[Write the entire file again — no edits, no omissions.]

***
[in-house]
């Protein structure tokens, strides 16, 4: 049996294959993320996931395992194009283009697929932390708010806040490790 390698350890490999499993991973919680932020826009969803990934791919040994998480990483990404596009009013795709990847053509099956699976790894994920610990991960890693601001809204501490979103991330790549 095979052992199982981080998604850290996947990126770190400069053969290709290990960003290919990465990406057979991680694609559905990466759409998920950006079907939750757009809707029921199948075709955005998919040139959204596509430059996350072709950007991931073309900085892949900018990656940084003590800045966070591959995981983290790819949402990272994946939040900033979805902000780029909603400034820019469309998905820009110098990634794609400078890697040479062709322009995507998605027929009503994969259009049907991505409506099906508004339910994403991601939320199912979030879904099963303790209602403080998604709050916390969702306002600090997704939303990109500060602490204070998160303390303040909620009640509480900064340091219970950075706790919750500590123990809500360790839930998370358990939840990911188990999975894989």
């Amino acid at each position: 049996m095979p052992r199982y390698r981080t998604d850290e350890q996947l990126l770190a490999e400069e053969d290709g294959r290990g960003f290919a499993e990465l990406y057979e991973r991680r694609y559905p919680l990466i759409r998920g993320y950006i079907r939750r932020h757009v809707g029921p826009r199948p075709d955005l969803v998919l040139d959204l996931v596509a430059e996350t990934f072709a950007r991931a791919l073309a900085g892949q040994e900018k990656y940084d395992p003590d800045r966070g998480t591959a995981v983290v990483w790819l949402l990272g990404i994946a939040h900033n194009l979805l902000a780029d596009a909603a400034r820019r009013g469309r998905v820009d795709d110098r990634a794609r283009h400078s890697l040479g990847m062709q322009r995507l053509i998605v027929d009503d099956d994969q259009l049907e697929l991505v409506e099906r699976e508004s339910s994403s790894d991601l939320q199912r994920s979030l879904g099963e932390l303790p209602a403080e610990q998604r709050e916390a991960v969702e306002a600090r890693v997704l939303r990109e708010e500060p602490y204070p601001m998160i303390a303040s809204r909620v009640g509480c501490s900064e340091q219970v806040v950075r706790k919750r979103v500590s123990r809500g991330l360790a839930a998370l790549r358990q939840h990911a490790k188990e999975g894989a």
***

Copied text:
[in-house]
């Protein structure tokens, strides 16, 4: 049996294959993320996931395992194009283009697929932390708010806040490790 390698350890490999499993991973919680932020826009969803990934791919040994998480990483990404596009009013795709990847053509099956699976790894994920610990991960890693601001809204501490979103991330790549 095979052992199982981080998604850290996947990126770190400069053969290709290990960003290919990465990406057979991680694609559905990466759409998920950006079907939750757009809707029921199948075709955005998919040139959204596509430059996350072709950007991931073309900085892949900018990656940084003590800045966070591959995981983290790819949402990272994946939040900033979805902000780029909603400034820019469309998905820009110098990634794609400078890697040479062709322009995507998605027929009503994969259009049907991505409506099906508004339910994403991601939320199912979030879904099963303790209602403080998604709050916390969702306002600090997704939303990109500060602490204070998160303390303040909620009640509480900064340091219970950075706790919750500590123990809500360790839930998370358990939840990911188990999975894989």
């Amino acid at each position: 049996m095979p052992r199982y390698r981080t998604d850290e350890q996947l990126l770190a490999e400069e053969d290709g294959r290990g960003f290919a499993e990465l990406y057979e991973r991680r694609y559905p919680l990466i759409r998920g993320y950006i079907r939750r932020h757009v809707g029921p826009r199948p075709d955005l969803v998919l040139d959204l996931v596509a430059e996350t990934f072709a950007r991931a791919l073309a900085g892949q040994e900018k990656y940084d395992p003590d800045r966070g998480t591959a995981v983290v990483w790819l949402l990272g990404i994946a939040h900033n194009l979805l902000a780029d596009a909603a400034r820019r009013g469309r998905v820009d795709d110098r990634a794609r283009h400078s890697l040479g990847m062709q322009r995507l053509i998605v027929d009503d099956d994969q259009l049907e697929l991505v409506e099906r699976e508004s339910s994403s790894d991601l939320q199912r994920s979030l879904g099963e932390l303790p209602a403080e610990q998604r709050e916390a991960v969702e306002a600090r890693v997704l939303r990109e708010e500060p602490y204070p601001m998160i303390a303040s809204r909620v009640g509480c501490s900064e340091q219970v806040v950075r706790k919750r979103v500590s123990r809500g991330l360790a839930a998370l790549r358990q939840h990911a490790k188990e999975g894989a």